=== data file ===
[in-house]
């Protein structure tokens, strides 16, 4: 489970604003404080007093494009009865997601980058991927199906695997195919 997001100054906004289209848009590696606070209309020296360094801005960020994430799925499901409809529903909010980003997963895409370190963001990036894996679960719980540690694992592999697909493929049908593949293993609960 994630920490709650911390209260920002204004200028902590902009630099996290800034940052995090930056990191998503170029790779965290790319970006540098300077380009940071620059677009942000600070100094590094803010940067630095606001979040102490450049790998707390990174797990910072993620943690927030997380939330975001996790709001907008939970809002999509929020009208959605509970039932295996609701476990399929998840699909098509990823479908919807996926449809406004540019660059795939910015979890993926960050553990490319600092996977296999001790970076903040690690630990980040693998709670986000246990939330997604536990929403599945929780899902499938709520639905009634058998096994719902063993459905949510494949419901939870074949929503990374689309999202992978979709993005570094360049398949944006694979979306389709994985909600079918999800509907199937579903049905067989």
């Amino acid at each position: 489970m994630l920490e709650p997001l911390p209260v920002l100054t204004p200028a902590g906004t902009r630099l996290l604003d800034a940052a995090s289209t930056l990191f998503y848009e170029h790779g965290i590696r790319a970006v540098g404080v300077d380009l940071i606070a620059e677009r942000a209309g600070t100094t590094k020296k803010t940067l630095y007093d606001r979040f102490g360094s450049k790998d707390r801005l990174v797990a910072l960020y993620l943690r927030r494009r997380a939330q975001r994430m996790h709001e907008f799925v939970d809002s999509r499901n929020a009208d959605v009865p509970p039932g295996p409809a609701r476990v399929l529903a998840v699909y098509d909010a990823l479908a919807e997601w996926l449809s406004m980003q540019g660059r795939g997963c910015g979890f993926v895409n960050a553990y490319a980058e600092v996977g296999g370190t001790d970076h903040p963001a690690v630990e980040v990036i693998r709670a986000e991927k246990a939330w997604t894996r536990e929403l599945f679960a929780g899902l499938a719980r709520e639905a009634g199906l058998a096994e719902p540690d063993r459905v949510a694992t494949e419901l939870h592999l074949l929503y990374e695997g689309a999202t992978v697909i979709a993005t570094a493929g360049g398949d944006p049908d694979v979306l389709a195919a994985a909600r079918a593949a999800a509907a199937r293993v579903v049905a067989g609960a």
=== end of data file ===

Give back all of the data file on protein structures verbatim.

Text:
[in-house]
């Protein structure tokens, strides 16, 4: 489970604003404080007093494009009865997601980058991927199906695997195919 997001100054906004289209848009590696606070209309020296360094801005960020994430799925499901409809529903909010980003997963895409370190963001990036894996679960719980540690694992592999697909493929049908593949293993609960 994630920490709650911390209260920002204004200028902590902009630099996290800034940052995090930056990191998503170029790779965290790319970006540098300077380009940071620059677009942000600070100094590094803010940067630095606001979040102490450049790998707390990174797990910072993620943690927030997380939330975001996790709001907008939970809002999509929020009208959605509970039932295996609701476990399929998840699909098509990823479908919807996926449809406004540019660059795939910015979890993926960050553990490319600092996977296999001790970076903040690690630990980040693998709670986000246990939330997604536990929403599945929780899902499938709520639905009634058998096994719902063993459905949510494949419901939870074949929503990374689309999202992978979709993005570094360049398949944006694979979306389709994985909600079918999800509907199937579903049905067989």
């Amino acid at each position: 489970m994630l920490e709650p997001l911390p209260v920002l100054t204004p200028a902590g906004t902009r630099l996290l604003d800034a940052a995090s289209t930056l990191f998503y848009e170029h790779g965290i590696r790319a970006v540098g404080v300077d380009l940071i606070a620059e677009r942000a209309g600070t100094t590094k020296k803010t940067l630095y007093d606001r979040f102490g360094s450049k790998d707390r801005l990174v797990a910072l960020y993620l943690r927030r494009r997380a939330q975001r994430m996790h709001e907008f799925v939970d809002s999509r499901n929020a009208d959605v009865p509970p039932g295996p409809a609701r476990v399929l529903a998840v699909y098509d909010a990823l479908a919807e997601w996926l449809s406004m980003q540019g660059r795939g997963c910015g979890f993926v895409n960050a553990y490319a980058e600092v996977g296999g370190t001790d970076h903040p963001a690690v630990e980040v990036i693998r709670a986000e991927k246990a939330w997604t894996r536990e929403l599945f679960a929780g899902l499938a719980r709520e639905a009634g199906l058998a096994e719902p540690d063993r459905v949510a694992t494949e419901l939870h592999l074949l929503y990374e695997g689309a999202t992978v697909i979709a993005t570094a493929g360049g398949d944006p049908d694979v979306l389709a195919a994985a909600r079918a593949a999800a509907a199937r293993v579903v049905a067989g609960a």